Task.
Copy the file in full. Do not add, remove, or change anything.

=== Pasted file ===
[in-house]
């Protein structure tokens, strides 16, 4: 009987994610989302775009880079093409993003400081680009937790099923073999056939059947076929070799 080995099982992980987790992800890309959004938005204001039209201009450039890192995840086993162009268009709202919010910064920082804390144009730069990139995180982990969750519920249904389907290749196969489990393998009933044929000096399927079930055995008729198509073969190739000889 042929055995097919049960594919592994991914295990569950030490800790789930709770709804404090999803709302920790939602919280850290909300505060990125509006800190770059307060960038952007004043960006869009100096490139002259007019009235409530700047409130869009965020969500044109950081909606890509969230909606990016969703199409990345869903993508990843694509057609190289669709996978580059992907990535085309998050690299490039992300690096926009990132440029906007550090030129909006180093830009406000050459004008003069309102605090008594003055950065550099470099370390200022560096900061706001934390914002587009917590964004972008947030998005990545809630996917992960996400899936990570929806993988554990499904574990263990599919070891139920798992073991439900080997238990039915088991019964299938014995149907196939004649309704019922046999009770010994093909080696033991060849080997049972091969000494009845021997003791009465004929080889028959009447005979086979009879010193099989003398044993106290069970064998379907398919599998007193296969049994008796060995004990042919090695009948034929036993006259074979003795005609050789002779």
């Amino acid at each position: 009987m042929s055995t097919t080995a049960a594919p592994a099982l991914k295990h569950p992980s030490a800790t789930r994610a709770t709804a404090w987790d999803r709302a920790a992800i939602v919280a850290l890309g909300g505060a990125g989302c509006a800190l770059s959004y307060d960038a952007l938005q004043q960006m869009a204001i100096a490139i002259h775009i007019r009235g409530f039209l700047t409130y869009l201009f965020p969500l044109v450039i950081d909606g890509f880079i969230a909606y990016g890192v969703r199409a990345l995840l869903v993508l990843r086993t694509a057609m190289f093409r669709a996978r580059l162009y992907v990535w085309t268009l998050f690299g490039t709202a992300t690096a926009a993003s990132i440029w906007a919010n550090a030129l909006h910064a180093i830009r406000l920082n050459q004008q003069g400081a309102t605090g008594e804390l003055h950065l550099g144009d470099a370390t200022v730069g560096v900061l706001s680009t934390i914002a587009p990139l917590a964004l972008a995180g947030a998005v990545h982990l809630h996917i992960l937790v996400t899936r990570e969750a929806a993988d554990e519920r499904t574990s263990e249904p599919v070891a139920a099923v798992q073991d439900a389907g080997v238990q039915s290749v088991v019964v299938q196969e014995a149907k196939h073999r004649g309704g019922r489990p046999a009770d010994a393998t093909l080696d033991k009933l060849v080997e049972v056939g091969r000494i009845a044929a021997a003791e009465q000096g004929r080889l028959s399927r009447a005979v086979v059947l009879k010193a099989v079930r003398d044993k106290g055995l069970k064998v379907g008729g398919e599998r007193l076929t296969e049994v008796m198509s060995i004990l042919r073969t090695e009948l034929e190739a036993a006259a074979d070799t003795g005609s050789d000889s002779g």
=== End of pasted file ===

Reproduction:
[in-house]
């Protein structure tokens, strides 16, 4: 009987994610989302775009880079093409993003400081680009937790099923073999056939059947076929070799 080995099982992980987790992800890309959004938005204001039209201009450039890192995840086993162009268009709202919010910064920082804390144009730069990139995180982990969750519920249904389907290749196969489990393998009933044929000096399927079930055995008729198509073969190739000889 042929055995097919049960594919592994991914295990569950030490800790789930709770709804404090999803709302920790939602919280850290909300505060990125509006800190770059307060960038952007004043960006869009100096490139002259007019009235409530700047409130869009965020969500044109950081909606890509969230909606990016969703199409990345869903993508990843694509057609190289669709996978580059992907990535085309998050690299490039992300690096926009990132440029906007550090030129909006180093830009406000050459004008003069309102605090008594003055950065550099470099370390200022560096900061706001934390914002587009917590964004972008947030998005990545809630996917992960996400899936990570929806993988554990499904574990263990599919070891139920798992073991439900080997238990039915088991019964299938014995149907196939004649309704019922046999009770010994093909080696033991060849080997049972091969000494009845021997003791009465004929080889028959009447005979086979009879010193099989003398044993106290069970064998379907398919599998007193296969049994008796060995004990042919090695009948034929036993006259074979003795005609050789002779």
């Amino acid at each position: 009987m042929s055995t097919t080995a049960a594919p592994a099982l991914k295990h569950p992980s030490a800790t789930r994610a709770t709804a404090w987790d999803r709302a920790a992800i939602v919280a850290l890309g909300g505060a990125g989302c509006a800190l770059s959004y307060d960038a952007l938005q004043q960006m869009a204001i100096a490139i002259h775009i007019r009235g409530f039209l700047t409130y869009l201009f965020p969500l044109v450039i950081d909606g890509f880079i969230a909606y990016g890192v969703r199409a990345l995840l869903v993508l990843r086993t694509a057609m190289f093409r669709a996978r580059l162009y992907v990535w085309t268009l998050f690299g490039t709202a992300t690096a926009a993003s990132i440029w906007a919010n550090a030129l909006h910064a180093i830009r406000l920082n050459q004008q003069g400081a309102t605090g008594e804390l003055h950065l550099g144009d470099a370390t200022v730069g560096v900061l706001s680009t934390i914002a587009p990139l917590a964004l972008a995180g947030a998005v990545h982990l809630h996917i992960l937790v996400t899936r990570e969750a929806a993988d554990e519920r499904t574990s263990e249904p599919v070891a139920a099923v798992q073991d439900a389907g080997v238990q039915s290749v088991v019964v299938q196969e014995a149907k196939h073999r004649g309704g019922r489990p046999a009770d010994a393998t093909l080696d033991k009933l060849v080997e049972v056939g091969r000494i009845a044929a021997a003791e009465q000096g004929r080889l028959s399927r009447a005979v086979v059947l009879k010193a099989v079930r003398d044993k106290g055995l069970k064998v379907g008729g398919e599998r007193l076929t296969e049994v008796m198509s060995i004990l042919r073969t090695e009948l034929e190739a036993a006259a074979d070799t003795g005609s050789d000889s002779g």